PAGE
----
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The Immortal Life of Henrietta Lacks by Rebecca Skloot

The Immortal Life of Henrietta Lacks by Rebecca Skloot

The Immortal Life of Henrietta Lacks is one of my all-time favorite books. It combines many of my biggest interests: excellent storytelling, well-researched scientific accuracy, and insight into poverty- and race-related social injustice. Skloot is a skilled author who clearly cares not just about the story but about the people involved, and the result is nothing short of a treasure - for both the scientific community and the broader public.

The book tells the tale of the most well-studied human cell line in history, HeLa cells, and in so doing it traverses the complicated history of the actual human lineage these cells are a part of. HeLa cells are named for the woman from whom they were harvested, Henrietta Lacks. They were taken without her consent in 1951, before patient consent was part of the cell line equation. At that time, culturing human cells was still a bit of a Hail Mary, and scientists were woefully unconcerned with the ethical ramifications of actually succeeding in their efforts (hmmm, foreshadowing much, CRISPRed human embryos?).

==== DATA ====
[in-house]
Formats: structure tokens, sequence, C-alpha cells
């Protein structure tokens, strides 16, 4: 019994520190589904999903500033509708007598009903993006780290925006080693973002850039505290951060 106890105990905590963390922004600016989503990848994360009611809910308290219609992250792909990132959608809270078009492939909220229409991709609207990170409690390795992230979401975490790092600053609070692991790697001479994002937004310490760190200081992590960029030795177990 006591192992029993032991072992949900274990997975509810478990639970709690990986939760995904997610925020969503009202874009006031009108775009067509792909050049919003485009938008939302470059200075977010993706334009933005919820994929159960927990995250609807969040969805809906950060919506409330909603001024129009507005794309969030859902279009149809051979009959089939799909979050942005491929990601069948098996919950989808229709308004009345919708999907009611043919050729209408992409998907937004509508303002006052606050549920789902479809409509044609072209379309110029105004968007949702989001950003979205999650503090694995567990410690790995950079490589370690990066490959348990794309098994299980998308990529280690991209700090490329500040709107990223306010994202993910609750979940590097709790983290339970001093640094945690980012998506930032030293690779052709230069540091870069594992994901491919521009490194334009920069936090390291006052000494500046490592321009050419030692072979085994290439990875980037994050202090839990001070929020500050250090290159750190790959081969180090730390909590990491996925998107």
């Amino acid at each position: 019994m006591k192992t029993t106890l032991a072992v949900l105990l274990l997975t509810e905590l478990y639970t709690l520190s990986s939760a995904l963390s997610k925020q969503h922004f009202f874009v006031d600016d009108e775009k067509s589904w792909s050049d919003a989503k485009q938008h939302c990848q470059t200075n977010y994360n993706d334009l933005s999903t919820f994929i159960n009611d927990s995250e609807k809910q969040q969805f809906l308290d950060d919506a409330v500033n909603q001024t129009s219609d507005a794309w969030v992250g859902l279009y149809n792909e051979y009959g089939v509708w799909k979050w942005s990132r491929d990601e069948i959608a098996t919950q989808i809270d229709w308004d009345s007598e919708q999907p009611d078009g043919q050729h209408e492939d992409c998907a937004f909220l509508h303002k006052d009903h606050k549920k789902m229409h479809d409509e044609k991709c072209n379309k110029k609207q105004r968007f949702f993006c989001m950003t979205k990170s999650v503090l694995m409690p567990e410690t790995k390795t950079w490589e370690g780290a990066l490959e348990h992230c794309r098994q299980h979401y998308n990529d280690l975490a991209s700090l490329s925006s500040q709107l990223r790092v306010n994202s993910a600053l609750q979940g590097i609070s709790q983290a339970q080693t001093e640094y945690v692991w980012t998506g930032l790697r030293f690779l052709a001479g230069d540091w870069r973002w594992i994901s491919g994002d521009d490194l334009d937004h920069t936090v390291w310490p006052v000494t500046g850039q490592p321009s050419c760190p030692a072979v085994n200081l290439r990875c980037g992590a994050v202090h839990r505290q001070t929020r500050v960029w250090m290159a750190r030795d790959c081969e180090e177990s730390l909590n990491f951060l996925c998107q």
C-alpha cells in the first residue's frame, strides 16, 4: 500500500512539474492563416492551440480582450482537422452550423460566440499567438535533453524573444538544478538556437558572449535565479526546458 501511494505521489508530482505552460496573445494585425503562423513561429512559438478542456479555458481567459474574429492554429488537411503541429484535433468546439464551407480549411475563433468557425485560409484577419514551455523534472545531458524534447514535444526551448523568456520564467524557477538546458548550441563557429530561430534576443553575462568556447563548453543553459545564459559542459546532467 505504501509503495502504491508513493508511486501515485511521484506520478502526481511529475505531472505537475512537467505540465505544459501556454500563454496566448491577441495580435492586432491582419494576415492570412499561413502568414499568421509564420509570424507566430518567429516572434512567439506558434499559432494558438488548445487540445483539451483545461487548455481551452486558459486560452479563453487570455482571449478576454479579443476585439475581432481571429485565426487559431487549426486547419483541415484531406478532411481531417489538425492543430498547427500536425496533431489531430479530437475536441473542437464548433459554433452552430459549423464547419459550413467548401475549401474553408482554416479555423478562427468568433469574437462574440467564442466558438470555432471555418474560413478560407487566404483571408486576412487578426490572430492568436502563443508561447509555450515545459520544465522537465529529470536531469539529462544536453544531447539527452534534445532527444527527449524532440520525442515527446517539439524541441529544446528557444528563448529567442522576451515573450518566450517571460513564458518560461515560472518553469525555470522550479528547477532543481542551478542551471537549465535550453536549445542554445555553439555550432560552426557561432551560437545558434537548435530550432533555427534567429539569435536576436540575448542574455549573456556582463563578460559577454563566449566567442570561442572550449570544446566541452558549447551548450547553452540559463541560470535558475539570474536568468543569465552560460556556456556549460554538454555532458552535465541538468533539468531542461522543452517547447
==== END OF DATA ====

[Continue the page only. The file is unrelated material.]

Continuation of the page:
Well succeed they did, and HeLa cells became the most widely dispersed human cell lineage in history. They yielded countless scientific and biomedical breakthroughs that benefitted the (affluent) world, all while the Lacks family battled persistent poverty and - the ultimate tragic irony - a lack of both health care and the education to comprehend their deceased family member's cell lineage.

In this compelling narrative, Skloot navigates the disparities in education and health-care access that underlie the story of HeLa cells. To be clear, she is not a social scientist, and she proposes no systemic improvements. But it is likely because of her efforts that some longstanding wrongs were righted; steps are now being made to include the Lacks family in future decisions pertaining to their genetic information and other outcomes of HeLa cell studies.

 

Multiphoton fluorescence image of HeLa cells stained with the actin binding toxin phalloidin (red), microtubules (cyan) and cell nuclei (blue). NIH-funded work at the National Center for Microscopy and Imaging Research. Credit: Tom Deerinck. Image and caption reposted from the NIH Director's Blog.

Multiphoton fluorescence image of HeLa cells stained with the actin binding toxin phalloidin (red), microtubules (cyan) and cell nuclei (blue). NIH-funded work at the National Center for Microscopy and Imaging ResearchCredit: Tom Deerinck. Image and caption reposted from the NIH Director's Blog.

Want to know more about how human cells are kept alive in the laboratory, and what scientists use them for? How about a more in depth discussion of ambitious science first and ethics as an afterthought? Or perhaps an explanation of how multiphoton fluorescence images are acquired? Let us know in the comments below, and these may be topics for future posts.

Top photo by Lauren Shipp, featuring Echo the cat

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